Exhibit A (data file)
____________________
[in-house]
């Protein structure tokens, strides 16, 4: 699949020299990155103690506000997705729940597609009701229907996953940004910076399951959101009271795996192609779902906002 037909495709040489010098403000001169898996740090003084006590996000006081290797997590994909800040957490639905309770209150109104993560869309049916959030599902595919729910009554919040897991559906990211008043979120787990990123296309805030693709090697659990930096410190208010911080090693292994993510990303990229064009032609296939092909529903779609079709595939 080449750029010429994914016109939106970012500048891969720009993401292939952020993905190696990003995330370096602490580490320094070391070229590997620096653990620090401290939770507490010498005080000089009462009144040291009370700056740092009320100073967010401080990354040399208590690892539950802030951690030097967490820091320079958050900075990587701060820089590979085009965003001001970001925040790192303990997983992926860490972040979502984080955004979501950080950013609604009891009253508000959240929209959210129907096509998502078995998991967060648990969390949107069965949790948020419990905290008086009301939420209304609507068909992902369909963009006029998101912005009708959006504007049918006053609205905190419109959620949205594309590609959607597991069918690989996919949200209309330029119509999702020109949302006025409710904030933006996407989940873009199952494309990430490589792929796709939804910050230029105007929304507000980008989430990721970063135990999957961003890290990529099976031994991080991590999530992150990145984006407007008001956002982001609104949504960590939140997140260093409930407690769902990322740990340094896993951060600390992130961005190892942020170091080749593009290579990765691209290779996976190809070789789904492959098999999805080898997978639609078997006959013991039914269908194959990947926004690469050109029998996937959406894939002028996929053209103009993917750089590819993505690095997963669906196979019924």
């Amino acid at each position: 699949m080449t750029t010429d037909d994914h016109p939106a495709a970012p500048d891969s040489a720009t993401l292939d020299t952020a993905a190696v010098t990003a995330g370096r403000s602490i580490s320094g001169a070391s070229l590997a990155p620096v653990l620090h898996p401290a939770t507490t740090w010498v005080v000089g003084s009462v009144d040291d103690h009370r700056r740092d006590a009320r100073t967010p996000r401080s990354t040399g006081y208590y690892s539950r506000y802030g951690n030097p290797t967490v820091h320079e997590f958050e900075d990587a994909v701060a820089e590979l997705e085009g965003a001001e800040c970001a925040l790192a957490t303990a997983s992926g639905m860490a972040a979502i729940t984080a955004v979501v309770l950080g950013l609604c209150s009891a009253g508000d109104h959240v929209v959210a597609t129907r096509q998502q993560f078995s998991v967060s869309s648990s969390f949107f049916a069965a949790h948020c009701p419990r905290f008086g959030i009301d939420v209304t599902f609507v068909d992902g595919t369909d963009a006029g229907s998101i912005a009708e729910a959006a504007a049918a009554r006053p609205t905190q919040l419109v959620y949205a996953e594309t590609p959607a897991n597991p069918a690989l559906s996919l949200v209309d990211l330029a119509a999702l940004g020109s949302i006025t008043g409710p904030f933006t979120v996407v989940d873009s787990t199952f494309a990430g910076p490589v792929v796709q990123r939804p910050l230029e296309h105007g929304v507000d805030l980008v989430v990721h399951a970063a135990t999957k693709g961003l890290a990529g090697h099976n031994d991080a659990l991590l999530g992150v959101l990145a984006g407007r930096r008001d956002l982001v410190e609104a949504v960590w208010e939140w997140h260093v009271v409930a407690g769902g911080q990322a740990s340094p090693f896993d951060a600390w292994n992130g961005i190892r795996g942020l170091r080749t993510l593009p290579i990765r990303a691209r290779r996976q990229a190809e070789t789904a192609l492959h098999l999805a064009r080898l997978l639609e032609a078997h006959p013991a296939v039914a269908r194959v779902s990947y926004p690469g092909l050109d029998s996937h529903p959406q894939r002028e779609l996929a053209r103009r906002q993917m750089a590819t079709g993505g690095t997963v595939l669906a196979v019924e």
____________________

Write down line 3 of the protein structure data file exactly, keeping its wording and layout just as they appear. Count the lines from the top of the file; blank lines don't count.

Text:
């Amino acid at each position: 699949m080449t750029t010429d037909d994914h016109p939106a495709a970012p500048d891969s040489a720009t993401l292939d020299t952020a993905a190696v010098t990003a995330g370096r403000s602490i580490s320094g001169a070391s070229l590997a990155p620096v653990l620090h898996p401290a939770t507490t740090w010498v005080v000089g003084s009462v009144d040291d103690h009370r700056r740092d006590a009320r100073t967010p996000r401080s990354t040399g006081y208590y690892s539950r506000y802030g951690n030097p290797t967490v820091h320079e997590f958050e900075d990587a994909v701060a820089e590979l997705e085009g965003a001001e800040c970001a925040l790192a957490t303990a997983s992926g639905m860490a972040a979502i729940t984080a955004v979501v309770l950080g950013l609604c209150s009891a009253g508000d109104h959240v929209v959210a597609t129907r096509q998502q993560f078995s998991v967060s869309s648990s969390f949107f049916a069965a949790h948020c009701p419990r905290f008086g959030i009301d939420v209304t599902f609507v068909d992902g595919t369909d963009a006029g229907s998101i912005a009708e729910a959006a504007a049918a009554r006053p609205t905190q919040l419109v959620y949205a996953e594309t590609p959607a897991n597991p069918a690989l559906s996919l949200v209309d990211l330029a119509a999702l940004g020109s949302i006025t008043g409710p904030f933006t979120v996407v989940d873009s787990t199952f494309a990430g910076p490589v792929v796709q990123r939804p910050l230029e296309h105007g929304v507000d805030l980008v989430v990721h399951a970063a135990t999957k693709g961003l890290a990529g090697h099976n031994d991080a659990l991590l999530g992150v959101l990145a984006g407007r930096r008001d956002l982001v410190e609104a949504v960590w208010e939140w997140h260093v009271v409930a407690g769902g911080q990322a740990s340094p090693f896993d951060a600390w292994n992130g961005i190892r795996g942020l170091r080749t993510l593009p290579i990765r990303a691209r290779r996976q990229a190809e070789t789904a192609l492959h098999l999805a064009r080898l997978l639609e032609a078997h006959p013991a296939v039914a269908r194959v779902s990947y926004p690469g092909l050109d029998s996937h529903p959406q894939r002028e779609l996929a053209r103009r906002q993917m750089a590819t079709g993505g690095t997963v595939l669906a196979v019924e």